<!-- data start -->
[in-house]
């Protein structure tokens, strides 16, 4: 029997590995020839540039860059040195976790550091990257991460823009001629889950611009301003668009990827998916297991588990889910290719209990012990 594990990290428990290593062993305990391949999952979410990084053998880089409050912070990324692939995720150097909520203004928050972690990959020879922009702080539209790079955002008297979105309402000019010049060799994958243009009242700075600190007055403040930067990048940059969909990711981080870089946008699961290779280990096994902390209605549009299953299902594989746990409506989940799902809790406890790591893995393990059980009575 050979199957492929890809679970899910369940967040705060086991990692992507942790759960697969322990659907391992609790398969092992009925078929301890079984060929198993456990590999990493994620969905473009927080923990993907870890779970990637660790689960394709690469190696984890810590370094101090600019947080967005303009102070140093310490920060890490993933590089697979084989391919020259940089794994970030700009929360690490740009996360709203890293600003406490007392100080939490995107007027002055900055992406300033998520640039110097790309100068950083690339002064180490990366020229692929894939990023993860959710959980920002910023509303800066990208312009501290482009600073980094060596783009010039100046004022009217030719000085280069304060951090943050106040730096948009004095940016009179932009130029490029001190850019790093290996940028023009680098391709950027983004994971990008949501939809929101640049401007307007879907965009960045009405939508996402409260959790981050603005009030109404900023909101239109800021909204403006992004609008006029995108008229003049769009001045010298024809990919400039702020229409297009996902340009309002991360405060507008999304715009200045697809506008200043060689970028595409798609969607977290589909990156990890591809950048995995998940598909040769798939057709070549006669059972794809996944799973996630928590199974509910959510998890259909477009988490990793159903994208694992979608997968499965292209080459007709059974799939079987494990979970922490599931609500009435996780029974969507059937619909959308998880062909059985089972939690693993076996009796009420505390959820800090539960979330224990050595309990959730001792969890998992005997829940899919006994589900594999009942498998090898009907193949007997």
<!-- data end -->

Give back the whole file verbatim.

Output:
[in-house]
């Protein structure tokens, strides 16, 4: 029997590995020839540039860059040195976790550091990257991460823009001629889950611009301003668009990827998916297991588990889910290719209990012990 594990990290428990290593062993305990391949999952979410990084053998880089409050912070990324692939995720150097909520203004928050972690990959020879922009702080539209790079955002008297979105309402000019010049060799994958243009009242700075600190007055403040930067990048940059969909990711981080870089946008699961290779280990096994902390209605549009299953299902594989746990409506989940799902809790406890790591893995393990059980009575 050979199957492929890809679970899910369940967040705060086991990692992507942790759960697969322990659907391992609790398969092992009925078929301890079984060929198993456990590999990493994620969905473009927080923990993907870890779970990637660790689960394709690469190696984890810590370094101090600019947080967005303009102070140093310490920060890490993933590089697979084989391919020259940089794994970030700009929360690490740009996360709203890293600003406490007392100080939490995107007027002055900055992406300033998520640039110097790309100068950083690339002064180490990366020229692929894939990023993860959710959980920002910023509303800066990208312009501290482009600073980094060596783009010039100046004022009217030719000085280069304060951090943050106040730096948009004095940016009179932009130029490029001190850019790093290996940028023009680098391709950027983004994971990008949501939809929101640049401007307007879907965009960045009405939508996402409260959790981050603005009030109404900023909101239109800021909204403006992004609008006029995108008229003049769009001045010298024809990919400039702020229409297009996902340009309002991360405060507008999304715009200045697809506008200043060689970028595409798609969607977290589909990156990890591809950048995995998940598909040769798939057709070549006669059972794809996944799973996630928590199974509910959510998890259909477009988490990793159903994208694992979608997968499965292209080459007709059974799939079987494990979970922490599931609500009435996780029974969507059937619909959308998880062909059985089972939690693993076996009796009420505390959820800090539960979330224990050595309990959730001792969890998992005997829940899919006994589900594999009942498998090898009907193949007997």